There were 86 studies sent out to the emergency nurses. Both men and women participated in the study but the majority was women with experience between 6 and 10 years of service. The ages of the respondents averaged between 30 and 40 years of age. The literature review consisted of retrieving multiple articles pertaining to emergency room nurses’ burnout and contributing factors (Mahoney, 2011, p. 31 Multiple databases were explored by using key terms related to emergency nurse, stress, work environments and many more. There were 21 articles used.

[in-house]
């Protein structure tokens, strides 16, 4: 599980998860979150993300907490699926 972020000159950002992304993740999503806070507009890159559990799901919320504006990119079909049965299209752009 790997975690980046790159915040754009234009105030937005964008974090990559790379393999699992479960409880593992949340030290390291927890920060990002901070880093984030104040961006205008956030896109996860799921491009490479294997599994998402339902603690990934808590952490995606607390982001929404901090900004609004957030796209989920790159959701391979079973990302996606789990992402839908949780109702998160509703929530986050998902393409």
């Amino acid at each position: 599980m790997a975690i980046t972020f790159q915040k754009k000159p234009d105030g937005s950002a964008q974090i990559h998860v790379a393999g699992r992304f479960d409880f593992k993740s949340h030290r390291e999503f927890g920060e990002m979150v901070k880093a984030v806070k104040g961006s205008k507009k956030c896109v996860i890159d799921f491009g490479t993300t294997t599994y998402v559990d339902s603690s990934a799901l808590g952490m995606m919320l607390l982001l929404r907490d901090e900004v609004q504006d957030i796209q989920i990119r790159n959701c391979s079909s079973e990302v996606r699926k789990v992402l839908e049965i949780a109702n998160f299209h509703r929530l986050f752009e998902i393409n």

The researcher used The Mammals Burnout Inventory (MBA) Manual created by Mismatch and Jackson to identify three dimensions of burnout, they were: emotional exhaustion (E), diversification (DIP), and reduced personal accomplishment (as cited by Mahoney, 2011 Out of the three dimensions f burnout Mahoney (2011) kept emotional exhaustion and diversification because they related more to nurse burnout and the work environment. The second part used was the quantitative method which consisted Of using a form with two series of 22 statements about nurse burnout and 30 statements about the working environment.